Japan: A nation, a culture, and for those of us waging what will ultimately be a futile letter-writing campaign, the denotation of a difficulty one level above "very hard." This most prolific of island nations has given us culinary delights, arguably produced some of the best (or at the very least, very interesting) animation out there, and wrought untold psychological horror on the internet, in the form of not entirely SFW videos that remind
yours truly your hippie uncle of the time I got so "addled" that I ended up in the middle of the road at 6 AM, staring down what appeared to be a runway leading to the jaws of infinity that "bad experience he had when I was nineteen during the Sixties. Somewhere along the way, Japan became a Mecca for video games, and as such, they became a recognizable part of the culture. As we travelers of the internet also know, Japan also has a knack for producing some of gaming's most skilled players. Scores may be bested and speedruns may be broken, but there is one, virtually untapped feat: getting the lowest possible score in a video game. For the purposes of this exercise, said game was Super Mario World.
YouTube user "BiggestinJapan" was up to this self-imposed task, scoring an impressively low (for those who aren't actually going to watch half an hour of Mario) 500 points. To put that in perspective: jumping on an enemy lands you with 200 points, and the "bonus" at the end of each level is 50 points, with a multiplier dependent on the amount of time left on the clock - the lowest being one, which BiggestinJapan's devil sorcery allowed him to get with alarming consistency.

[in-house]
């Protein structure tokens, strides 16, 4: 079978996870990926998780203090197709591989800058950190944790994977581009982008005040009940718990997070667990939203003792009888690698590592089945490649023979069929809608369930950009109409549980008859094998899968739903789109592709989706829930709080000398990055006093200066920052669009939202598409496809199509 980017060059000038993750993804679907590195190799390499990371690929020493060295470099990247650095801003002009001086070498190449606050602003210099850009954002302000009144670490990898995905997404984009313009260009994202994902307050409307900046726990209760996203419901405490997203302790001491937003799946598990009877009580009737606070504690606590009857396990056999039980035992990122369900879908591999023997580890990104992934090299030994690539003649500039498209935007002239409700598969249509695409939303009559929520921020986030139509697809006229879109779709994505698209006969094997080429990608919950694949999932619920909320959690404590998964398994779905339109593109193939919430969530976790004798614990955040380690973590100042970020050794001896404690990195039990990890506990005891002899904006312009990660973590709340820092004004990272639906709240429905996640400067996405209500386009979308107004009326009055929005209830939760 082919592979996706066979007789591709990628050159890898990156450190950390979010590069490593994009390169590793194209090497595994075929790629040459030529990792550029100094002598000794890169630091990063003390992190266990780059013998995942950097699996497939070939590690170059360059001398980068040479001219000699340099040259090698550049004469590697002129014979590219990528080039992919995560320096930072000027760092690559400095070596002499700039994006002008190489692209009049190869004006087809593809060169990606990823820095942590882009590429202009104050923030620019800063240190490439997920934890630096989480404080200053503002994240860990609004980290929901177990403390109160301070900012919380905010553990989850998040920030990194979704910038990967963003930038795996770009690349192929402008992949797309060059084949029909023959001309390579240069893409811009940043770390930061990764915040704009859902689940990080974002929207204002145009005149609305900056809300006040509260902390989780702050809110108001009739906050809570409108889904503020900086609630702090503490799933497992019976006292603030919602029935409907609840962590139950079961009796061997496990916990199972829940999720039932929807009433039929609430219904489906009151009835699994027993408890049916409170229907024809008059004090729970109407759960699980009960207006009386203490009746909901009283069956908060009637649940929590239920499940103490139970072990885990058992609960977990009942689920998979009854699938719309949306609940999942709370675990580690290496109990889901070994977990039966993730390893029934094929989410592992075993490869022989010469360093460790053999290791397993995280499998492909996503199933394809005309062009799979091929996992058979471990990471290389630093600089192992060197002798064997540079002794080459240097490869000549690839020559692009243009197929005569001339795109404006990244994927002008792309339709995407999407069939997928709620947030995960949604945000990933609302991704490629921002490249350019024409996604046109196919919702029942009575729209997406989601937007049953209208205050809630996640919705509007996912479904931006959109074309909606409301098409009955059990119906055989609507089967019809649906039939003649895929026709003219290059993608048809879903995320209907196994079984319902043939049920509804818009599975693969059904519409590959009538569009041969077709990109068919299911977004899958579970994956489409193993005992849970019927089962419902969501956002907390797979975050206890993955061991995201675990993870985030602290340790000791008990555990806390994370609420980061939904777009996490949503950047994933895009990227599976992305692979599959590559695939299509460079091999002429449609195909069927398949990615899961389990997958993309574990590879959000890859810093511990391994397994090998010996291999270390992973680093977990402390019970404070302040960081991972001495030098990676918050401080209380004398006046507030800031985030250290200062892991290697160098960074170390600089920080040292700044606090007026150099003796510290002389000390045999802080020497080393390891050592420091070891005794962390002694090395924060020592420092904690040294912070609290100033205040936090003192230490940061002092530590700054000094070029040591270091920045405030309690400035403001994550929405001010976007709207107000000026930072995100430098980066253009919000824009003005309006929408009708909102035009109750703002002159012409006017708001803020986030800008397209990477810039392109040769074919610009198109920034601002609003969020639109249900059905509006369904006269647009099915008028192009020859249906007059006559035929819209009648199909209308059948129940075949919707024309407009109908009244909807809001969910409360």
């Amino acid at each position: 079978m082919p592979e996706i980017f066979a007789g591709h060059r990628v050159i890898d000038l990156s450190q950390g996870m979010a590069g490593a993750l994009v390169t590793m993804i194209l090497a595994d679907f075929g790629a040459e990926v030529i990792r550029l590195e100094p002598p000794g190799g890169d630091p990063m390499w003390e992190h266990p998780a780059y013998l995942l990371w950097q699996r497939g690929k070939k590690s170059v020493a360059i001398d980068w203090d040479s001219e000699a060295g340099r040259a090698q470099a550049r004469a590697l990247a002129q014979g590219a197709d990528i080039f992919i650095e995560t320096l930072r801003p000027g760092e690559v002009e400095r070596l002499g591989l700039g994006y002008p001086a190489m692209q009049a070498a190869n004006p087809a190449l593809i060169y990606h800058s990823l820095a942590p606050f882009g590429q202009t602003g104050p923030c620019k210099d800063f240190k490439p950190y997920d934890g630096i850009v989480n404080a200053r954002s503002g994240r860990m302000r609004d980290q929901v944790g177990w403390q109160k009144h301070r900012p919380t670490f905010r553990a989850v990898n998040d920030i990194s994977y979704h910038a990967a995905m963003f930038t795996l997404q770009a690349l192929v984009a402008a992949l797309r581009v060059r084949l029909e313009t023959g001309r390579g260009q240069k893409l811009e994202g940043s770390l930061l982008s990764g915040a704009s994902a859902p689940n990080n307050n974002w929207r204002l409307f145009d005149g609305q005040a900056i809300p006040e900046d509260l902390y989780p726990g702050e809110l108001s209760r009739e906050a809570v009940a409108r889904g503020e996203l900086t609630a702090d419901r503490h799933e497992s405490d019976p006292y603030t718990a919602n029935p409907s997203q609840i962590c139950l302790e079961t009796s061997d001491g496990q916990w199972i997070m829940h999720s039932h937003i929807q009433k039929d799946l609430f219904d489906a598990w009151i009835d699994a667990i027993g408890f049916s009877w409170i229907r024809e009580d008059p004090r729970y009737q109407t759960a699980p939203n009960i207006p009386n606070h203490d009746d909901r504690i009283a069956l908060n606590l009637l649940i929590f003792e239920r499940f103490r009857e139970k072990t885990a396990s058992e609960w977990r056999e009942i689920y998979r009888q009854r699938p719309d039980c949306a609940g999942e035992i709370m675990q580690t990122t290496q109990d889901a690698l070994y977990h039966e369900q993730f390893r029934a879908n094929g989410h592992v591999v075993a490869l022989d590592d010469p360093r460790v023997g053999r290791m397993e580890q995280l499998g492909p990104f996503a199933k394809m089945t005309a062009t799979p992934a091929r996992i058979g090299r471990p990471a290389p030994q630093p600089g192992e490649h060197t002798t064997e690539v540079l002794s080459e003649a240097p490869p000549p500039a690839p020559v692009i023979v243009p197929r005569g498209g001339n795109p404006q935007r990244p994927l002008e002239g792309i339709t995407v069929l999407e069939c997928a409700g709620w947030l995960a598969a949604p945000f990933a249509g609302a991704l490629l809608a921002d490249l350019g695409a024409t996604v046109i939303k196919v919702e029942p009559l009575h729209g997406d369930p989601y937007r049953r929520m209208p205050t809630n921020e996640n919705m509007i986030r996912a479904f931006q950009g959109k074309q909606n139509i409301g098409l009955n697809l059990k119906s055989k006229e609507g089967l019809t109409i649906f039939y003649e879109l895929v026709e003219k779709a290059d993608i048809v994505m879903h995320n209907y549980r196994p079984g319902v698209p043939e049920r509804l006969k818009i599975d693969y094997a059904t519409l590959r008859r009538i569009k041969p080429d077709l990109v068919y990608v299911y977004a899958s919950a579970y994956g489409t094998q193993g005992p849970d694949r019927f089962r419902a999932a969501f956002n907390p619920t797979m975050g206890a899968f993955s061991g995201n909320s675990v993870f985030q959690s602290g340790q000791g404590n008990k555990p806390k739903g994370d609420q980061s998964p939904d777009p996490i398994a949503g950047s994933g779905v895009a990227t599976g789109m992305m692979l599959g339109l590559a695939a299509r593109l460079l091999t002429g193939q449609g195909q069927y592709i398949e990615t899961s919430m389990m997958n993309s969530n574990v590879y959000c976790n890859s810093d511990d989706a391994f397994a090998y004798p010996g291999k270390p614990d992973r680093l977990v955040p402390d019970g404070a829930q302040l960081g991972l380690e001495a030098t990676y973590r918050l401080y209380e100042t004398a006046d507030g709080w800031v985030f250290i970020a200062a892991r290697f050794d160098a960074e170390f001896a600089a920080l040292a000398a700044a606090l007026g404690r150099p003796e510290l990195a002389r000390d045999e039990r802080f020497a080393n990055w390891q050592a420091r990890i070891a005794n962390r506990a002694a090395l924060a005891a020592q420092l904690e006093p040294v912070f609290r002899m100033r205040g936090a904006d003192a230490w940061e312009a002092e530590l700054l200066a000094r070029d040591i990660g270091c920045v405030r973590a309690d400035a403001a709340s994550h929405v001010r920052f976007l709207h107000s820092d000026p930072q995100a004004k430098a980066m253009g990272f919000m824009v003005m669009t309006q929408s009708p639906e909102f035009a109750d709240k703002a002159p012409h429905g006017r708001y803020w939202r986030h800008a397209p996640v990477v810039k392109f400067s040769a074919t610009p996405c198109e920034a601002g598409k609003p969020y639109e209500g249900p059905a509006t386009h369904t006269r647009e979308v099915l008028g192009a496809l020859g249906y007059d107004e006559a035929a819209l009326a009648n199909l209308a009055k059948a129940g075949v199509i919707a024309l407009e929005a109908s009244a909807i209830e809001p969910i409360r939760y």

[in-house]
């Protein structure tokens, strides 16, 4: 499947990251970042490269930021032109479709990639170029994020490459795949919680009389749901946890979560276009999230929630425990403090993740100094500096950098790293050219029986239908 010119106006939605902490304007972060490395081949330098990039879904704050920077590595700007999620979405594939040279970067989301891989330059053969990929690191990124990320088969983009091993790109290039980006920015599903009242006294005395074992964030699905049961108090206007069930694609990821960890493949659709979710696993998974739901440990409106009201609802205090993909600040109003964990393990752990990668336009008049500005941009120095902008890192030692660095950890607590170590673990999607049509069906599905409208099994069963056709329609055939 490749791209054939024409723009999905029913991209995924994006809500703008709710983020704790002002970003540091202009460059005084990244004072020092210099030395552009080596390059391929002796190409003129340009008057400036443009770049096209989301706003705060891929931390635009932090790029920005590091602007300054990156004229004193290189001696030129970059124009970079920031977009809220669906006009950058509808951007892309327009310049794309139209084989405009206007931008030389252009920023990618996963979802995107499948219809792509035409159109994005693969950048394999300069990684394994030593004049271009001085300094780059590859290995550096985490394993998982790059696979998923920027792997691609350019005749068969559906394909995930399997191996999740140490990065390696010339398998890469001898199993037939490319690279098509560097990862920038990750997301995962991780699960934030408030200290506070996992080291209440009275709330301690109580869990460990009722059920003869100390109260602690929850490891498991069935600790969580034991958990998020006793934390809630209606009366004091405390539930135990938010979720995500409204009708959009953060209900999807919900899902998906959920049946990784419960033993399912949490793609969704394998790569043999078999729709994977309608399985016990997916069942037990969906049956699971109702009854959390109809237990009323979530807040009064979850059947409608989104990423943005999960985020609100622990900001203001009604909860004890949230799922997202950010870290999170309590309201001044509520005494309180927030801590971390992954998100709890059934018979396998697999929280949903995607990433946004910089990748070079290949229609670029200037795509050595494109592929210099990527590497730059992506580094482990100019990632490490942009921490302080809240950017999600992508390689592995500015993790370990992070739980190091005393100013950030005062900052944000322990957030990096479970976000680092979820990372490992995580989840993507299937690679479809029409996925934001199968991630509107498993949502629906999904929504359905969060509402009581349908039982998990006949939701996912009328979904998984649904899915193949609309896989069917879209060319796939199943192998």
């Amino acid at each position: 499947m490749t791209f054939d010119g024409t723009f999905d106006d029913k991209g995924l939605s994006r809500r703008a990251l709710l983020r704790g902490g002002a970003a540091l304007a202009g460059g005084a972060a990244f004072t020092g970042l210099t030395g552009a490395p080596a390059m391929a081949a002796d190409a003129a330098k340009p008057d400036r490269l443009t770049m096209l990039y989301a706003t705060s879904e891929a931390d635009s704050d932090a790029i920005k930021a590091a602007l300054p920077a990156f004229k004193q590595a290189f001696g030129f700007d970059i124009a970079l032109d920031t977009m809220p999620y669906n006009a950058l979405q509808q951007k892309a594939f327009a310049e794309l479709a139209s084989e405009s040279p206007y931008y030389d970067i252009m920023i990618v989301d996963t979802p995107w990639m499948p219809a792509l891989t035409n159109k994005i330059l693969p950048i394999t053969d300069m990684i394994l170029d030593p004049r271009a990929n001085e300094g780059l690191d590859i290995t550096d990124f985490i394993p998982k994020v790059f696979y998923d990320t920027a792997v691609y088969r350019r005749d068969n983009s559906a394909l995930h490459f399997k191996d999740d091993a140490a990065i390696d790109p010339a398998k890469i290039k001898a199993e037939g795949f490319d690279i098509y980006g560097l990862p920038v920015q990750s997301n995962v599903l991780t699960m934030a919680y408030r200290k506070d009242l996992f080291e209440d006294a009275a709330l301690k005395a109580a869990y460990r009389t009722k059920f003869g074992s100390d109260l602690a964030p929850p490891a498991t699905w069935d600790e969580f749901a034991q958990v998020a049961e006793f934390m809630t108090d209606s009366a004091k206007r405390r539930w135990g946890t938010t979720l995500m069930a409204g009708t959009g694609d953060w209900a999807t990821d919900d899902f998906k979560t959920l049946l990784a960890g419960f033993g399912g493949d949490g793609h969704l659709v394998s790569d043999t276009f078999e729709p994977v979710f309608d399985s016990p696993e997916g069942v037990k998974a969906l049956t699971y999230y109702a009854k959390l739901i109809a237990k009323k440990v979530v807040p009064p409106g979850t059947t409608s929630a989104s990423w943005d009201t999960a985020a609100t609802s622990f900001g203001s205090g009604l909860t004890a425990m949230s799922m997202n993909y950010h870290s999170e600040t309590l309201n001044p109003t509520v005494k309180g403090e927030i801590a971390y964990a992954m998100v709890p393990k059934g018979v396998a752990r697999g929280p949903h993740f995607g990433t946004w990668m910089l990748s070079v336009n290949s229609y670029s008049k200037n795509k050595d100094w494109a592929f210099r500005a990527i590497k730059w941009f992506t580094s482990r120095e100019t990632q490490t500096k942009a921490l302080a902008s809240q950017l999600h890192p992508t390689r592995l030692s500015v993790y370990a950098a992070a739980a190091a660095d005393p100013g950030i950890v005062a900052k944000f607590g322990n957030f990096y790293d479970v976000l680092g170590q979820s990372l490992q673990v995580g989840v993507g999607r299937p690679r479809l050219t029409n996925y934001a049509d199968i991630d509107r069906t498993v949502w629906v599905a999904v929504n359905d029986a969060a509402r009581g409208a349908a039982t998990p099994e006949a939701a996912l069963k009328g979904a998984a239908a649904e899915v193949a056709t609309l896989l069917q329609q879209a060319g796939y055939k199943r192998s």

I'm not sure how you guys and gals feel about these sorts of videos, but they are something of a guilty pleasure of mine. The heart of a dyed in the wool nerd beats hard in my chest, and as such I have a keen appreciation for feats of skill in the gaming realm. While not the most useful asset one can have in life, I'll give BiggestinJapan, as well as his equally skilled peers, credit for having a level of dexterity that my infantile mind finds utterly staggering. It seems somehow undistinguished to clap my Doritos-stained mitts and giggle, so I'll simply adjust my monocle, take a casual sip of sherry, and say, "Well done, old chap.... Well done."